World / Reporter's Journal

Can conflict between US, China be avoided?

By Chang Jun (China Daily USA) Updated: 2015-10-27 05:49

Despite the consistent yet somehow distorted media portrayal of the China-US relationship — which seems to overemphasize cyber espionage, climate change disputes and military conflicts — scholars urge China and the US to continue seeking common ground while reserving differences and aiming at constructing win-win cooperation across a variety of sectors.

"I want to emphasize that what unites us exceeds what divides us when we touch upon the topic of Sino-US relationship," said Zhang Weiwei, director of the Centre for China Development Model Research at Fudan University in Shanghai, at a seminar held at the Commonwealth Club on Oct 22 titled "China and the US: Can conflict be avoided?"

Can conflict between US, China be avoided?

Chinese culture has never endorsed the philosophy of achieving prosperity through war or military means, said Zhang, a scholar who writes extensively in English and Chinese on China’s economic and political reform, and a world renowned advocate for China’s development model and politics.

"It (war lust) is not in the blood of Chinese civilization," said Zhang. "We Chinese people have a strong belief in peaceful coexistence between a new rising power and the remaining power, and we believe China and the US must uphold the right direction of building a new model of major-country relations and have no choice but to seek win-win cooperation."

Sponsored by the Committee of 100, a national organization of prominent Chinese Americans with the dual mission of ensuring full inclusion in America and advancing US-China relations, the seminar also featured retired US Navy Admiral Gary Roughead, commander of both the Atlantic and Pacific Fleets, an Annenberg Distinguished Visiting Fellow at the Hoover Institution (2011-13) and now an active player in many engaged dialogues with China.

Both Zhang and Roughead criticized the role media have been playing in bad-mouthing China-US relations. Media, especially the Western media by their nature, tend to write sensationalistic stories, said Zhang. The general public might perceive from media coverage that there are lots of issues and problems between China and the US and the two nations are on the brink of war.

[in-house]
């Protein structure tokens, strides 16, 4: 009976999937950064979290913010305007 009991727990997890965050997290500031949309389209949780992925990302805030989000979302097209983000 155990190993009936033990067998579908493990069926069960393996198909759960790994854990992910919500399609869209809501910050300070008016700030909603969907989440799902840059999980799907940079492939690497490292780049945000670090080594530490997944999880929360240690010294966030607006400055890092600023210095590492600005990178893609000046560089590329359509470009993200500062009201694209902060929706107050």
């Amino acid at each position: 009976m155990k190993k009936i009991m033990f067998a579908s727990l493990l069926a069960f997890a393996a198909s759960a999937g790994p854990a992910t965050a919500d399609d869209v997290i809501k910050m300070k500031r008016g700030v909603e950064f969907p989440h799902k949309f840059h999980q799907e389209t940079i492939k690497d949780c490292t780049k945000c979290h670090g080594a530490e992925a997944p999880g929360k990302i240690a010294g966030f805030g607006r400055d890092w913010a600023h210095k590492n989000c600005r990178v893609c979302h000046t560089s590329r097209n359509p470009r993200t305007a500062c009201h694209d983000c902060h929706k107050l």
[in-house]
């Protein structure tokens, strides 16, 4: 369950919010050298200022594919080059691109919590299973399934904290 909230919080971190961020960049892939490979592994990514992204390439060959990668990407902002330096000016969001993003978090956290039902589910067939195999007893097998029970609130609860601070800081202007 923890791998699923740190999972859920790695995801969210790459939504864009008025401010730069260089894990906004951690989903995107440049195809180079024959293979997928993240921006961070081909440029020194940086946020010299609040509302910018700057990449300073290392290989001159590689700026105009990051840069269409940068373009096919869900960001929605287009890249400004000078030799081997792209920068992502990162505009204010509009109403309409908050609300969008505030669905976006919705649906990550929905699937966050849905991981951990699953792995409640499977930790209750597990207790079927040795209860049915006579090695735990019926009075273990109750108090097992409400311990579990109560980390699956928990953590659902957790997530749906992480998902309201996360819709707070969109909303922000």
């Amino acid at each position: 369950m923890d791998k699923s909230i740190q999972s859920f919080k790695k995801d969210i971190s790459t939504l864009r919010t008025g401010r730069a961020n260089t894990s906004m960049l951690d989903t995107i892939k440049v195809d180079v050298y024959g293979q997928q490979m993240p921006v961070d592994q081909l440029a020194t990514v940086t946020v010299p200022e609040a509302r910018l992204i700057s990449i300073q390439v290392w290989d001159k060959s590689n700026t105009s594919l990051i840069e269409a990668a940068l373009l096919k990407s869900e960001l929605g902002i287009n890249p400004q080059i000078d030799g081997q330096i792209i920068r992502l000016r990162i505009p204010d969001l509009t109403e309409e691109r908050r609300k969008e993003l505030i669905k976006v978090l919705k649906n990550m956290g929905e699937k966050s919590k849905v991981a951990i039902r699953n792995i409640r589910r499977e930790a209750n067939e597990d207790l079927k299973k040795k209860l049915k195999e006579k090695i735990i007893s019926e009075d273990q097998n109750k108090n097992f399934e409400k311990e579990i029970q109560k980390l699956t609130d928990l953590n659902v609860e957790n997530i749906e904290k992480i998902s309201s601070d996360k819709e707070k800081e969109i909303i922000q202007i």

"However, if you ask people from business, education, local governments, the Boeing Company, for example, I doubt anyone would like to see the two countries get stuck in wars or conflicts of any kind," said Zhang.

Citing US-China military cooperation as an example, Roughead said the exchanges and cooperation continue to take place although disagreements persist regarding issues in the South China Sea and Internet security.

"It’s important that we don’t lock ourselves into emotional stories but look at things from a positive perspective," he said. "When there are problems, it also means there are opportunities and solutions."

Scholars and policy makers in both countries should act beyond the media, understand more deeply the situations and backgrounds when coping with challenges and difficult issues, both speakers agreed.

In response to widely-held public doubts about whether China will change the global governance system, Zhang reassured the audience that China, as main beneficiary of the world order established after WWII, intends to refine and reform the current global governance mechanism.

"China is a reformer, not a revolutionary figure," Zhang emphasized.

Reform is about "laying down rules for international order and international mechanisms" and "deciding in which direction the world will head," President Xi Jinping said at a study session of the political bureau of the Communist Party of China Central Committee on Oct 13.

"It is not simply a case of competing for the high ground of economic development, but what roles and functions nations will play in the long-term systemic arrangement of the international order," Xi said.

Comparing the recent state visit Xi made to the US and his state visit to the UK which concluded last week, Zhang and Roughead agreed that Xi’s UK visit was "more exclusive than his US one."

The closest ally of the US, the UK, under its current government, the Cameron cabinet, has made a bold, courageous and strategic decision that China and the UK should upgrade their bilateral relationship to a much higher level, said Zhang, adding the so-called "Golden Era" is significant.

"It might be enlightening for the US," Zhang said.

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